The cast includes Alexandre Rodrigues, Leandro Firmino da Hora, Phellipe Haagensen, Douglas Silva, Alice Braga and Seu Jorge. Most of the actors were, in fact, residents of favelas such as Vidigal and the Cidade de Deus itself.
The film received worldwide critical acclaim, receiving four Academy Award nominations in 2004: Best Cinematography (César Charlone), Best Director (Meirelles), Best Editing (Daniel Rezende) and Best Writing (Adapted Screenplay) (Mantovani). Before that, in 2003 it had been chosen to be Brazil's runner for the Academy Award for Best Foreign Language Film, but it was not nominated to be one of the five finalists.
Chickens are being prepared for a meal. A chicken escapes, and an armed gang chases after it in a favela called the Cidade de Deus ("City of God"). The chicken stops between the gang and a young man named Rocket (Buscapé), who believes the gang wants to kill him. A flashback traces Rocket, the narrator, back to the late 1960s.
In the 1960s, the favela is a newly built housing project far from the centre of Rio de Janeiro, with little access to electricity and water. Three impoverished, amateur thieves known as the "Tender Trio" – Shaggy, Clipper, and Goose – rob and loot business owners; Goose is Rocket's brother. The thieves split part of the loot with the citizens of the City and are protected by them in return. Several younger boys idolize the trio, and one, Li'l Dice (Dadinho), convinces them to hold up a motel and rob its occupants. The gang resolves not to kill anyone and tells Li'l Dice to serve as lookout. They give him a gun and tell him to fire a warning shot if the police arrive, but an unsatisfied Li'l Dice fires a warning shot mid-robbery and guns down the motel inhabitants once the gang have run off. The massacre brings police attention, forcing the trio to split up: Clipper joins the church, Shaggy is shot by the police while trying to escape the favela, and Goose is shot by Li'l Dice after taking the thieving boy's money while Li'l Dice's friend Benny (Bené) watches.
Some years later in the 1970s, the favela has transformed into an urban jungle. Rocket has joined a group of young hippies. He enjoys photography and likes one girl, Angelica, but his attempts to get close to her are ruined by a gang of petty criminal kids known as "The Runts". Li'l Dice now calls himself "Li'l Zé" ("Zé Pequeno"), and along with Benny he has established a drug empire by eliminating all of the competition, except for one dealer named Carrot, and forcing Carrot's manager Blackie (Neguinho) to work for him instead.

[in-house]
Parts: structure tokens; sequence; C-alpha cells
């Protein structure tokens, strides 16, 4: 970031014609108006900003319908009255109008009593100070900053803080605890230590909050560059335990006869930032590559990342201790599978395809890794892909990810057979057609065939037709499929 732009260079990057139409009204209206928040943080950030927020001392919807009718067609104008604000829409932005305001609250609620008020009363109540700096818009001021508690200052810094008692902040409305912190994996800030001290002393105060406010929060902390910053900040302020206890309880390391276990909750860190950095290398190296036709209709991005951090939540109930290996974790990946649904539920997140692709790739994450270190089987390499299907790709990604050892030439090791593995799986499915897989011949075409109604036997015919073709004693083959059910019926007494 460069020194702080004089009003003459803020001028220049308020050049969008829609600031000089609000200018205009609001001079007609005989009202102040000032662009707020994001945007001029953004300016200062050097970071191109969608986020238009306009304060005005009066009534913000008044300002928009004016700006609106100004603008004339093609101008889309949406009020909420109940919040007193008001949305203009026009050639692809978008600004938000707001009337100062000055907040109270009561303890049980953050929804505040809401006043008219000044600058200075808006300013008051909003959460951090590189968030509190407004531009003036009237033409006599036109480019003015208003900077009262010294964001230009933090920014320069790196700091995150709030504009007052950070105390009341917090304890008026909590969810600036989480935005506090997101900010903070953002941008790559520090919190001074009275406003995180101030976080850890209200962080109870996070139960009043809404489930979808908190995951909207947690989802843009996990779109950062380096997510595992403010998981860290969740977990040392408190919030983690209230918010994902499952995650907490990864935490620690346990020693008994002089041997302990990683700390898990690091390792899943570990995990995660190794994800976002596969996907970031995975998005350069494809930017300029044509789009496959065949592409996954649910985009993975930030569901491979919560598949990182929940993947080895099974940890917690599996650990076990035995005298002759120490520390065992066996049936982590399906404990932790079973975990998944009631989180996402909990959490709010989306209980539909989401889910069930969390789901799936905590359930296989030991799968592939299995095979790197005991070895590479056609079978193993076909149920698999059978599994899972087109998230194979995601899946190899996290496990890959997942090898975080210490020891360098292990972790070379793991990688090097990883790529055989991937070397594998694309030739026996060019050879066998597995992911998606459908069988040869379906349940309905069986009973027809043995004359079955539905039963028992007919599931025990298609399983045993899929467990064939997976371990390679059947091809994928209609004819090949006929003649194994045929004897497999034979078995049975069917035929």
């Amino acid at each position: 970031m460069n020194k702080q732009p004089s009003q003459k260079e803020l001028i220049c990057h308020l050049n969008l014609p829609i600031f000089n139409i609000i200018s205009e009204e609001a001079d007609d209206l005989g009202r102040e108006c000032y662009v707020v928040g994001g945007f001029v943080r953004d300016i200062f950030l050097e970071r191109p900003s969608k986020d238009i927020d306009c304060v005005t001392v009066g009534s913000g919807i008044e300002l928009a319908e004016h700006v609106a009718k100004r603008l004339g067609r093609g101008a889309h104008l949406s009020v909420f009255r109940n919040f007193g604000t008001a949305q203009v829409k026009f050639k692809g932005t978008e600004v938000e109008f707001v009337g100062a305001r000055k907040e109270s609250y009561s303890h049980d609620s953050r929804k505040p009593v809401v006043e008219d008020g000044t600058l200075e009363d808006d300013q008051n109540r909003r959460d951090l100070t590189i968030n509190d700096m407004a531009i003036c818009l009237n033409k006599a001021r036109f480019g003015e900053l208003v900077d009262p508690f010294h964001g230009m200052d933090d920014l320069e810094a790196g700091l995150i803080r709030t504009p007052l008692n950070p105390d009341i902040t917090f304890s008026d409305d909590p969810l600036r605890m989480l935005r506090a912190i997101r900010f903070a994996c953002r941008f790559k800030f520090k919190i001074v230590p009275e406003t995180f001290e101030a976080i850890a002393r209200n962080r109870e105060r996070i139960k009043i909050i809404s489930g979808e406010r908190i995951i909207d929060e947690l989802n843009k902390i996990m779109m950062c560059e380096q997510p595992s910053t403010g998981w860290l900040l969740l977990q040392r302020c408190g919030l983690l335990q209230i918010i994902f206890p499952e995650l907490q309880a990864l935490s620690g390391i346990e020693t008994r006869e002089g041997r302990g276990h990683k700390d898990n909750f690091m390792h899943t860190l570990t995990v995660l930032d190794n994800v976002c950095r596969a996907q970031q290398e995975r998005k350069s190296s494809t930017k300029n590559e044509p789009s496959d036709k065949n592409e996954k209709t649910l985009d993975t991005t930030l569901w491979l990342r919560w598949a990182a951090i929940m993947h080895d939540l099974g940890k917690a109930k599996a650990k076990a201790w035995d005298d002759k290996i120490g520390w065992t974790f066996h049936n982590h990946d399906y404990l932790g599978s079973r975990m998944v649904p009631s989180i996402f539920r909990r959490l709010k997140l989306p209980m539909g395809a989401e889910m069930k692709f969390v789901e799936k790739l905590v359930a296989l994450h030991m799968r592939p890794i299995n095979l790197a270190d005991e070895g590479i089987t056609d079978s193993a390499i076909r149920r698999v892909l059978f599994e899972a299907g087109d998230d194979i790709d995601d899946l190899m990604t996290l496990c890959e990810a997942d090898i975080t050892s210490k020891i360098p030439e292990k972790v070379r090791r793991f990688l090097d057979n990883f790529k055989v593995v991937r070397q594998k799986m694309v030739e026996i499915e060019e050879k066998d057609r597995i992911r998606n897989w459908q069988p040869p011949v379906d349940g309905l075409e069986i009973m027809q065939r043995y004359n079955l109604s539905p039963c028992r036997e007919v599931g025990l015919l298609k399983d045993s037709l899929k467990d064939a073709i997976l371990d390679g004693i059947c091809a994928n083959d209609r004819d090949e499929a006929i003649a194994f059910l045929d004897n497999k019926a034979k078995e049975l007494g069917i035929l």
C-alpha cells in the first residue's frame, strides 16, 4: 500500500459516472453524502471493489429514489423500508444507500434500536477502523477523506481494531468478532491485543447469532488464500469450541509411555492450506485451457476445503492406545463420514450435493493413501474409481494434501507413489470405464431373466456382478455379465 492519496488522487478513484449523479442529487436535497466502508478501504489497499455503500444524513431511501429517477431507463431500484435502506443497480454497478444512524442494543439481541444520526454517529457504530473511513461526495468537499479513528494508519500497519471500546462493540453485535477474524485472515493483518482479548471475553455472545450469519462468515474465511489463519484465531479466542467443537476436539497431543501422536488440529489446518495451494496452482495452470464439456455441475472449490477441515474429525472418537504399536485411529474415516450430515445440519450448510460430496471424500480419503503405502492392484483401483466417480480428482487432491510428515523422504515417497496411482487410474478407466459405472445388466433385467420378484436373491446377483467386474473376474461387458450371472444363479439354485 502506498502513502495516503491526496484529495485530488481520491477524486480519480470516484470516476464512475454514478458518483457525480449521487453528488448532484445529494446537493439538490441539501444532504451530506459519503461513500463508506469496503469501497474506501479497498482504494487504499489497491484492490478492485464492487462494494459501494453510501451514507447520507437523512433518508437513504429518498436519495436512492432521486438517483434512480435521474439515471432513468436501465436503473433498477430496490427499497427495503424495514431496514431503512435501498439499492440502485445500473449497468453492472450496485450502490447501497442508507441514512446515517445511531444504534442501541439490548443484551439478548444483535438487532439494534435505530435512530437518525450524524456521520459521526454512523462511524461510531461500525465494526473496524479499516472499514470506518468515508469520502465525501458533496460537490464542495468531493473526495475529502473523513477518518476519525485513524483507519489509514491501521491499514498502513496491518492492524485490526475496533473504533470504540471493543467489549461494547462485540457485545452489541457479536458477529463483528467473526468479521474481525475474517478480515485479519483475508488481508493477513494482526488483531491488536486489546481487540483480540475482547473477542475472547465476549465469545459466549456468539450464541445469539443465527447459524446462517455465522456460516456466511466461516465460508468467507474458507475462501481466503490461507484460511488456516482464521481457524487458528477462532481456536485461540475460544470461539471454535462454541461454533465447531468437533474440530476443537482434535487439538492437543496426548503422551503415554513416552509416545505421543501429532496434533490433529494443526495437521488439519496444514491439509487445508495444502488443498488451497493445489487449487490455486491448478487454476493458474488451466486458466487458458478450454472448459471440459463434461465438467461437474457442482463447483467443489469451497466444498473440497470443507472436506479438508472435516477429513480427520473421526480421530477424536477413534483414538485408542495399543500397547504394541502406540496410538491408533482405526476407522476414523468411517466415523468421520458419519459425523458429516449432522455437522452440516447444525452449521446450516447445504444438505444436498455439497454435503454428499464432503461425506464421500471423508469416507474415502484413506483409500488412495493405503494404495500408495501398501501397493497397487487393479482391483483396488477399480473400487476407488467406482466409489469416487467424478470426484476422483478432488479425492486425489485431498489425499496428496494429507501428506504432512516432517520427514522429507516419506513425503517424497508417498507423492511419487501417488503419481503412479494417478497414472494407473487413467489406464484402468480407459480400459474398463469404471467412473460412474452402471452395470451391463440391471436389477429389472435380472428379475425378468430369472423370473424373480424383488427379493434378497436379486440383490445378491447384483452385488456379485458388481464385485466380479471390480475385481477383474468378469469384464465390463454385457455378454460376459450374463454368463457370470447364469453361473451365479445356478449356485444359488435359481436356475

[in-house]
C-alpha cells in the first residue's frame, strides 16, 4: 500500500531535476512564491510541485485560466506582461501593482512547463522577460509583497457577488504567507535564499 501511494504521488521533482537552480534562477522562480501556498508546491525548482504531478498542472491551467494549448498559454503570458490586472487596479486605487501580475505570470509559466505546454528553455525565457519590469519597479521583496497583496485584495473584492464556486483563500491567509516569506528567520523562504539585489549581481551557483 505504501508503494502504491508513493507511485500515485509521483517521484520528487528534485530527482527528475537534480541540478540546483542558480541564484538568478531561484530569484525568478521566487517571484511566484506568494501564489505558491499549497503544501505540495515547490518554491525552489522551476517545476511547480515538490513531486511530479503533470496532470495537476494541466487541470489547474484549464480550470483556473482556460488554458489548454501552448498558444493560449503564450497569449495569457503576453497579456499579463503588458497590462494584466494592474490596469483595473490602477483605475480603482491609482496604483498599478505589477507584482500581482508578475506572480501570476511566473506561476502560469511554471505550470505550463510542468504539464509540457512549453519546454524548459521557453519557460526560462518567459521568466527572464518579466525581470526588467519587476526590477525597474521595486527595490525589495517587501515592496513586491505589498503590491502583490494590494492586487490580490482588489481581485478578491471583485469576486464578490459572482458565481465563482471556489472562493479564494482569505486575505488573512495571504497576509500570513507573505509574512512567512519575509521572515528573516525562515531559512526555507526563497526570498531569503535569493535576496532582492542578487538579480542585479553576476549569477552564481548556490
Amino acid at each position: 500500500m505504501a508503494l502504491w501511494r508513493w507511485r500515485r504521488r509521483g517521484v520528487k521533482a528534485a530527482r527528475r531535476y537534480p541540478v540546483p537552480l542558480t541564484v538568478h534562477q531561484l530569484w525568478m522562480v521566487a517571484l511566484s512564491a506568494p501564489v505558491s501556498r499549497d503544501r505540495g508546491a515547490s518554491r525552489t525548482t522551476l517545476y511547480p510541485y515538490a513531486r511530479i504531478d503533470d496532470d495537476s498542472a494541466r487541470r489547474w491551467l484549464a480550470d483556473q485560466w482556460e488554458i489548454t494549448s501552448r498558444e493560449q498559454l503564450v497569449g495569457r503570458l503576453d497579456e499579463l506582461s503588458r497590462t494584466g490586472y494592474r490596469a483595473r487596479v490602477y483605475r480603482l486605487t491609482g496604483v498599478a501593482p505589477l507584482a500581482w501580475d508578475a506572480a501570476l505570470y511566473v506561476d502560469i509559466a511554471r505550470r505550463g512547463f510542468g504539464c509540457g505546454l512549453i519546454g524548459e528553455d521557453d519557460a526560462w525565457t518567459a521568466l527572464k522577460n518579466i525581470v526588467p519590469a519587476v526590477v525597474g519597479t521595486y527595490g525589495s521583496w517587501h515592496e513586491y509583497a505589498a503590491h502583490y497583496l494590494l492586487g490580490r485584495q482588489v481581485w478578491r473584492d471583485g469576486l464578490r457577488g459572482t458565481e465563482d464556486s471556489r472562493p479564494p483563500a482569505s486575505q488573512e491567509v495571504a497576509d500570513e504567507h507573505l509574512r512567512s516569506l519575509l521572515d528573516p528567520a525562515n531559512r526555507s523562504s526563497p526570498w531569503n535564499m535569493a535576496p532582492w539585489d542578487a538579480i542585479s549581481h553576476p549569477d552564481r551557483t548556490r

A relative peace has come over the City of God under the reign of Li'l Zé, who avoids police attention by having an initiate kill a Runt. Zé plans to kill Carrot, but Benny talks him out of it. Benny, who is now involved with Angelica, decides to leave the City. During the farewell party, Zé is distracted, and Blackie accidentally kills Benny while trying to shoot Li'l Zé. As Benny was the only man holding Zé back from taking over Carrot's business, his death leaves Zé unchecked, and Carrot kills Blackie for endangering his life.
Following Benny's death, Zé beats up a peaceful man named Knockout Ned (Mane Galinha) and rapes Ned's girlfriend. After Ned's brother stabs Zé, his gang retaliates by killing his brother and firing on Ned's house and killing his uncle. Ned, looking for revenge, sides with Carrot, and a war breaks out between Carrot and Zé.
In the early 1980s, both sides enlist more "soldiers". Zé provides weapons for the Runts, and eventually the reason for the war is forgotten. One day, Zé has Rocket take photos of him and his gang. After Rocket leaves his film with a friend who works at a newspaper office downtown, a female reporter publishes one of the prints, a major scoop since nobody can get into the City of God anymore. Rocket believes his life is endangered, as he thinks Ze will kill him if he returns to the favela; the reporter takes him in for the night, and he loses his virginity to her.
Rocket agrees to continue taking photographs, not realizing Zé is very pleased with increased notoriety. Rocket returns to the City for more photographs, bringing the film back to the opening scene. Confronted by the gang, Rocket is surprised that Zé asks him to take pictures, but as he prepares to take the photo, the police arrive, and then drive off when Carrot arrives. In the gunfight, Ned is killed by a boy who has infiltrated his gang to avenge his father: a security guard who was killed by Ned during a bank robbery. The police capture Li'l Zé and Carrot, planning to give the media Carrot, whose gang never paid off the police, while they steal Zé's money and let him go. Rocket secretly photographs the scene. Zé is murdered by the Runts who intend to run the criminal enterprise themselves. Rocket photographs Zé's dead body and brings both pictures back to the newspaper.
Rocket contemplates whether to publish the photo of the cops, exposing corruption and becoming famous, or the photo of Li'l Zé's body, which will get him an internship at the newspaper. He decides on the latter and the film ends with the Runts walking around the City of God, making a hit list of the dealers they plan to kill to take over the drug business, including the Red Brigade.